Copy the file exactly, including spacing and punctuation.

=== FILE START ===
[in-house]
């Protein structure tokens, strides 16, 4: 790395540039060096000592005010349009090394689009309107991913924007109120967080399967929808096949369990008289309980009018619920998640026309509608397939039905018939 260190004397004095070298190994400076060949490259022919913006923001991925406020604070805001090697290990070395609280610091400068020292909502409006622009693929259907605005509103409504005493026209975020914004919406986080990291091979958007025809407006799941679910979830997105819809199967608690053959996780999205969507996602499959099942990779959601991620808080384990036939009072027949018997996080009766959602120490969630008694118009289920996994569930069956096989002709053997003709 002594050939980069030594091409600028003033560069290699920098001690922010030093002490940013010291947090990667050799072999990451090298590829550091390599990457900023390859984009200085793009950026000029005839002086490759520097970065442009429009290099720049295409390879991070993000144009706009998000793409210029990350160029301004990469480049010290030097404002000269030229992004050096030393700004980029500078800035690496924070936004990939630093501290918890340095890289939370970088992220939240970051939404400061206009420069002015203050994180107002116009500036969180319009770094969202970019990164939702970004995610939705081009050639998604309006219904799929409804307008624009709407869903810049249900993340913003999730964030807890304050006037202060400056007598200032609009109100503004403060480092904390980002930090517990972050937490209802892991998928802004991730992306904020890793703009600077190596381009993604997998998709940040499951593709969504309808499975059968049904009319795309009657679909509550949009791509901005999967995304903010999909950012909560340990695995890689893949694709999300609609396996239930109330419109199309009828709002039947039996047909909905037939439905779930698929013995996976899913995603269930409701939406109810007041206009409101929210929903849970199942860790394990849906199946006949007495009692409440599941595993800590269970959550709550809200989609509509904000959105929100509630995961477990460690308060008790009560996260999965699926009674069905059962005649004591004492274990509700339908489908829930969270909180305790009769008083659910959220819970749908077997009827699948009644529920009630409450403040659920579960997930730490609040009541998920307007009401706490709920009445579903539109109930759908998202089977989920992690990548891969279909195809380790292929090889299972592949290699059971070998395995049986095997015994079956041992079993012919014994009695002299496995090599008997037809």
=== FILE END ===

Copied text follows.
[in-house]
């Protein structure tokens, strides 16, 4: 790395540039060096000592005010349009090394689009309107991913924007109120967080399967929808096949369990008289309980009018619920998640026309509608397939039905018939 260190004397004095070298190994400076060949490259022919913006923001991925406020604070805001090697290990070395609280610091400068020292909502409006622009693929259907605005509103409504005493026209975020914004919406986080990291091979958007025809407006799941679910979830997105819809199967608690053959996780999205969507996602499959099942990779959601991620808080384990036939009072027949018997996080009766959602120490969630008694118009289920996994569930069956096989002709053997003709 002594050939980069030594091409600028003033560069290699920098001690922010030093002490940013010291947090990667050799072999990451090298590829550091390599990457900023390859984009200085793009950026000029005839002086490759520097970065442009429009290099720049295409390879991070993000144009706009998000793409210029990350160029301004990469480049010290030097404002000269030229992004050096030393700004980029500078800035690496924070936004990939630093501290918890340095890289939370970088992220939240970051939404400061206009420069002015203050994180107002116009500036969180319009770094969202970019990164939702970004995610939705081009050639998604309006219904799929409804307008624009709407869903810049249900993340913003999730964030807890304050006037202060400056007598200032609009109100503004403060480092904390980002930090517990972050937490209802892991998928802004991730992306904020890793703009600077190596381009993604997998998709940040499951593709969504309808499975059968049904009319795309009657679909509550949009791509901005999967995304903010999909950012909560340990695995890689893949694709999300609609396996239930109330419109199309009828709002039947039996047909909905037939439905779930698929013995996976899913995603269930409701939406109810007041206009409101929210929903849970199942860790394990849906199946006949007495009692409440599941595993800590269970959550709550809200989609509509904000959105929100509630995961477990460690308060008790009560996260999965699926009674069905059962005649004591004492274990509700339908489908829930969270909180305790009769008083659910959220819970749908077997009827699948009644529920009630409450403040659920579960997930730490609040009541998920307007009401706490709920009445579903539109109930759908998202089977989920992690990548891969279909195809380790292929090889299972592949290699059971070998395995049986095997015994079956041992079993012919014994009695002299496995090599008997037809």